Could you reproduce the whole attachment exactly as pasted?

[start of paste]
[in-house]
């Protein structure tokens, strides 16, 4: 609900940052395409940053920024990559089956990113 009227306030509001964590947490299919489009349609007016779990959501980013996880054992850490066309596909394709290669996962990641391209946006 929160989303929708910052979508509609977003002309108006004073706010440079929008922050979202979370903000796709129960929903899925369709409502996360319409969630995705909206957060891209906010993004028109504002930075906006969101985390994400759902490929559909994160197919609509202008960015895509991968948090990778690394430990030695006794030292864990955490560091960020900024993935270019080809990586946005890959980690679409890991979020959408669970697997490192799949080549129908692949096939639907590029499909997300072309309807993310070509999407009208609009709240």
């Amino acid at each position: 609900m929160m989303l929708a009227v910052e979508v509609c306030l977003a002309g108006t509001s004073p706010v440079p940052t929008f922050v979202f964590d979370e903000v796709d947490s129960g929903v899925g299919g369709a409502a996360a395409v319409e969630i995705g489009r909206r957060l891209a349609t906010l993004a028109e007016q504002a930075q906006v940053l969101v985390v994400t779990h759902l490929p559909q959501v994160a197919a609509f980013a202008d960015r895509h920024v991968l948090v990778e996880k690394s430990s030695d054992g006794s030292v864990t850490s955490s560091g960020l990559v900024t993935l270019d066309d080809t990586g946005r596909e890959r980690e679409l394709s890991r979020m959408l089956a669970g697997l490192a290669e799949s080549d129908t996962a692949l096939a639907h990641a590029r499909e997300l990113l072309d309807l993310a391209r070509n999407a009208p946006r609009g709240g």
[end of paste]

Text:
[in-house]
């Protein structure tokens, strides 16, 4: 609900940052395409940053920024990559089956990113 009227306030509001964590947490299919489009349609007016779990959501980013996880054992850490066309596909394709290669996962990641391209946006 929160989303929708910052979508509609977003002309108006004073706010440079929008922050979202979370903000796709129960929903899925369709409502996360319409969630995705909206957060891209906010993004028109504002930075906006969101985390994400759902490929559909994160197919609509202008960015895509991968948090990778690394430990030695006794030292864990955490560091960020900024993935270019080809990586946005890959980690679409890991979020959408669970697997490192799949080549129908692949096939639907590029499909997300072309309807993310070509999407009208609009709240």
């Amino acid at each position: 609900m929160m989303l929708a009227v910052e979508v509609c306030l977003a002309g108006t509001s004073p706010v440079p940052t929008f922050v979202f964590d979370e903000v796709d947490s129960g929903v899925g299919g369709a409502a996360a395409v319409e969630i995705g489009r909206r957060l891209a349609t906010l993004a028109e007016q504002a930075q906006v940053l969101v985390v994400t779990h759902l490929p559909q959501v994160a197919a609509f980013a202008d960015r895509h920024v991968l948090v990778e996880k690394s430990s030695d054992g006794s030292v864990t850490s955490s560091g960020l990559v900024t993935l270019d066309d080809t990586g946005r596909e890959r980690e679409l394709s890991r979020m959408l089956a669970g697997l490192a290669e799949s080549d129908t996962a692949l096939a639907h990641a590029r499909e997300l990113l072309d309807l993310a391209r070509n999407a009208p946006r609009g709240g």